Lower Extremity RA: Can Orthoses Have An Impact?

By Paul R. Scherer, DPM

There is no other disease that so profoundly deforms the human foot as rheumatoid arthritis (RA). The pain symptoms from RA foot deformities limit mobility significantly in patients from adolescents to seniors. Although diabetes affects a greater number of people in the United States, the morbidity from RA is more severe.
A podiatrist’s expertise in the mechanical treatment of the rheumatoid foot is not only a professional obligation but also a guarantee of continued referrals from the rheumatology professions. Intimate knowledge of orthotic control provides a unique opportunity to demonstrate our ability to reduce pain and increase mobility through custom functional foot orthoses (CFOs).

What You Should Know About The Pathology Of RA
Rheumatoid arthritis affects 2.1 million Americans with the disease affecting 2.5 times more women than men.1 The onset predominantly occurs during middle age but one may see RA in children and senior adults as well. Rheumatoid arthritis accounts for 22 percent of all deaths from arthritis and irreversible damage occurs early, often during the first two years of the disease.2,3

Rheumatoid arthritis is an inflammatory arthropathy with an etiology that is not entirely understood. Some researchers believe genetic factors play a major role but preliminary results from twin studies do not support this concept. The pathology has been described as two interrelated processes. The first process is the malfunctioning of the body’s immune system triggered by viral/bacterial infection or environmental toxins like caffeine and nicotine. The second process is chronic inflammation of joints leading to destruction of cartilage and subchondral bone.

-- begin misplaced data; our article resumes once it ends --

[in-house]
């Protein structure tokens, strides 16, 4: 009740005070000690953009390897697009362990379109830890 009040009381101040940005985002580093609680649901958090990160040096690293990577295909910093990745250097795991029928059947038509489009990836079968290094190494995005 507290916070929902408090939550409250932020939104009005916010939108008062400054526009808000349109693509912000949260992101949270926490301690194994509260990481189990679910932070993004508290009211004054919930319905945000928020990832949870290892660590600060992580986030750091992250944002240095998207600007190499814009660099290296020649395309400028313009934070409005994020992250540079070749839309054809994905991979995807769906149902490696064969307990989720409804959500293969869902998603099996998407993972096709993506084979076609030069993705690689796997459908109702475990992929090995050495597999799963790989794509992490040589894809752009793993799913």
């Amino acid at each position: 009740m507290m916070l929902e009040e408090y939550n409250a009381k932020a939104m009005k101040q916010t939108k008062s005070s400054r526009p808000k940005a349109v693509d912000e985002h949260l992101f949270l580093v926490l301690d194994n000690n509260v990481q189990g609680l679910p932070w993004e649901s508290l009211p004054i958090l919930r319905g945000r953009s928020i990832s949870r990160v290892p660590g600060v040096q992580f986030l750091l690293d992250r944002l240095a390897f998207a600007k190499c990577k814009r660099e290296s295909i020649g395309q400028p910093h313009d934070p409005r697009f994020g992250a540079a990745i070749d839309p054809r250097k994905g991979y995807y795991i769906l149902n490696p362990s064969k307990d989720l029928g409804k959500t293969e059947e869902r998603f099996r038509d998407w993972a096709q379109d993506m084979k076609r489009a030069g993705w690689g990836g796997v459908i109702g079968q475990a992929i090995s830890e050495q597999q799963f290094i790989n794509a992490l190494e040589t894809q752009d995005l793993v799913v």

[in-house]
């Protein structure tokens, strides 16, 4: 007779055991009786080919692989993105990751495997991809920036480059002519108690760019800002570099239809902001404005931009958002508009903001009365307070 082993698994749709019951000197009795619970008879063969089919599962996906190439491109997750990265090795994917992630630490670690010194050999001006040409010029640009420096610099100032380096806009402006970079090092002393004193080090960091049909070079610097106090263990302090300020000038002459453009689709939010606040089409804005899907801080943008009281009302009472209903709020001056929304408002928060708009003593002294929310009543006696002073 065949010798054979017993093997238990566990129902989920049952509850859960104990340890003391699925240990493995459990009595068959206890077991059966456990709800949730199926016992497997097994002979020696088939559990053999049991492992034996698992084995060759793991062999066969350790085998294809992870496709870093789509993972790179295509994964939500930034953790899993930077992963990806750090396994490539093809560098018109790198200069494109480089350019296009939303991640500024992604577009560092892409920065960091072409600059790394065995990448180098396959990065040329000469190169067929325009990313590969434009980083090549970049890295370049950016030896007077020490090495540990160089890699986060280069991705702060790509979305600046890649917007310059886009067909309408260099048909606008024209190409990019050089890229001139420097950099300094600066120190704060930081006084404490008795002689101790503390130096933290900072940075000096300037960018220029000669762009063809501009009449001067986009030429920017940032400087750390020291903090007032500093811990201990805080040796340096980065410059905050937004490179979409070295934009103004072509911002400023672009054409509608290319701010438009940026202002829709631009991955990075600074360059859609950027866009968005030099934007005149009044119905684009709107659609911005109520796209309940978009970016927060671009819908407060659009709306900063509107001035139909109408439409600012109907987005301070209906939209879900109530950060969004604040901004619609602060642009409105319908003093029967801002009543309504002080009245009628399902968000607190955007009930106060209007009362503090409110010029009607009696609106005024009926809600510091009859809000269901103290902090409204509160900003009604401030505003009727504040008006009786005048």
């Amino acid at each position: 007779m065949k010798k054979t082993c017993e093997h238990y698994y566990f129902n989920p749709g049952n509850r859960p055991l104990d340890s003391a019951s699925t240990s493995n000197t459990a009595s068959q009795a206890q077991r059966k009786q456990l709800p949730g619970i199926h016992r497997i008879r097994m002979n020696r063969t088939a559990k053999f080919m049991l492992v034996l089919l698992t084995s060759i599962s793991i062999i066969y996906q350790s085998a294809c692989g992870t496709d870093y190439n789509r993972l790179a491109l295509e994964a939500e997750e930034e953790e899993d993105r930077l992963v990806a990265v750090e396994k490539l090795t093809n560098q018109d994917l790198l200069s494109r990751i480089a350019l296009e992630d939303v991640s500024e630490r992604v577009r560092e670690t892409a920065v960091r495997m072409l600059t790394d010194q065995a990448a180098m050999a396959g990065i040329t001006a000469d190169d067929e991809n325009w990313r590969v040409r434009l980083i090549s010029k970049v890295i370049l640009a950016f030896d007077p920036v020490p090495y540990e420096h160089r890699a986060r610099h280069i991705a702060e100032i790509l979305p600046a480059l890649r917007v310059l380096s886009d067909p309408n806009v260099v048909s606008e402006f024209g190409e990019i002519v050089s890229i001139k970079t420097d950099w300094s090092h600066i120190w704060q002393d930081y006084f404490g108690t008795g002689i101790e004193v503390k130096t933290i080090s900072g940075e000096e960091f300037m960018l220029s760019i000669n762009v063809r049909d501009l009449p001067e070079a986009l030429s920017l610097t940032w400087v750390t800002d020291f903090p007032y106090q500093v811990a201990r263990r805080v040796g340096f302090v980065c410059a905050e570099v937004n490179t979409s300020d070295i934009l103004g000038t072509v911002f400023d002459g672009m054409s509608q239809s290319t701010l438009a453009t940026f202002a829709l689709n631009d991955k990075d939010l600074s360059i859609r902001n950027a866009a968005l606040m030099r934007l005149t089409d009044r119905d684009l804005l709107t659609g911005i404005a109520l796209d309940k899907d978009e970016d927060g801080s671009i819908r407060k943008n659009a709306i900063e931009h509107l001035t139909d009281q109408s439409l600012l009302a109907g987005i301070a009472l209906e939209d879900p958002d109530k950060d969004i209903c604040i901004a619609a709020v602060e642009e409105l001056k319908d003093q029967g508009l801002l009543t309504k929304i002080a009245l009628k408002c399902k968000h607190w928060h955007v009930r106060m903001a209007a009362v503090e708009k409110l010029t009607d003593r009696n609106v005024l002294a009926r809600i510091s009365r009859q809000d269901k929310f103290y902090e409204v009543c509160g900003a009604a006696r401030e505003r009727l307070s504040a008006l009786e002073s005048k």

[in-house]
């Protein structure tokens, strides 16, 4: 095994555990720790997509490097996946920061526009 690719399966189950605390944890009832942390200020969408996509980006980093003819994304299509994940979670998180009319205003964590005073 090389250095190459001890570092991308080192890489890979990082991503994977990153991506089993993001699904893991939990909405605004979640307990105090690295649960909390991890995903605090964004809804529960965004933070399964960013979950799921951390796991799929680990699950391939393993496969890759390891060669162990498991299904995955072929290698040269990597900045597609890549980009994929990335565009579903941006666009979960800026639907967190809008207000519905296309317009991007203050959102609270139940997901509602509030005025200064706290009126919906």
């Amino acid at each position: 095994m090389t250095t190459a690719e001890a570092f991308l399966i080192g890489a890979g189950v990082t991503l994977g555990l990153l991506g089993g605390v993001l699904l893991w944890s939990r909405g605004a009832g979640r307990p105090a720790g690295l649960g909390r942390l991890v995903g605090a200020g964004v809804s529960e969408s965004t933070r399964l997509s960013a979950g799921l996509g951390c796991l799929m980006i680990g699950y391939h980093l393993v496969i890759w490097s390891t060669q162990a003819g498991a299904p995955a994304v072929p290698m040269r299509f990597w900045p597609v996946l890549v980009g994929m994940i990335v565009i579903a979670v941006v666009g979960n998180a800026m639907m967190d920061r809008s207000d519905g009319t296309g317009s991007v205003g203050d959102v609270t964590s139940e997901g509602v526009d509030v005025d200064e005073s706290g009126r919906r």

According to the Arthritis Foundation, the pathology begins when the body’s immune systems mounts an attack on joint tissue, particularly the synovium, producing destructive inflammatory cells and new blood vessel growth (angiogenesis) in the joint space. Certain types of T cells behave abnormally in this response and researchers are accordingly testing agents that block these particular T cells by inhibiting their receptors.4

A Primer On Systemic Treatment Options
Systemic treatment of RA falls into several categories, which are all designed to reduce joint pain and swelling, relieve stiffness and prevent further joint damage. Traditionally, the first line of attack is nonsteroidal antiinflammatory drugs (NSAIDs).
Low-dose corticosteroids are traditionally the second level of therapy for progressive symptoms and inflammation. This therapy has the obvious disadvantages of further immune suppression and adrenal suppression. Accordingly, this therapy is only utilized for short-term therapy.
Recently, disease-modifying antirheumatic drugs (DMARDs) have demonstrated a curious success and have now stimulated several large clinical trials of methotrexate and leflunomide. These drugs control rapidly growing cells, hopefully the ones producing the inflammation, and the joint destruction. Antibiotic and anti-malarial drugs also seem to have a profound effect in some individuals yet have no effect in others.
Investigations into biologic response modifiers (BRMs), drugs that inhibit certain cytokines that cause the actual joint destruction, have produced some optimism for future therapies. These new therapies as well as the emerging research are available at www.arthritis-research.com.

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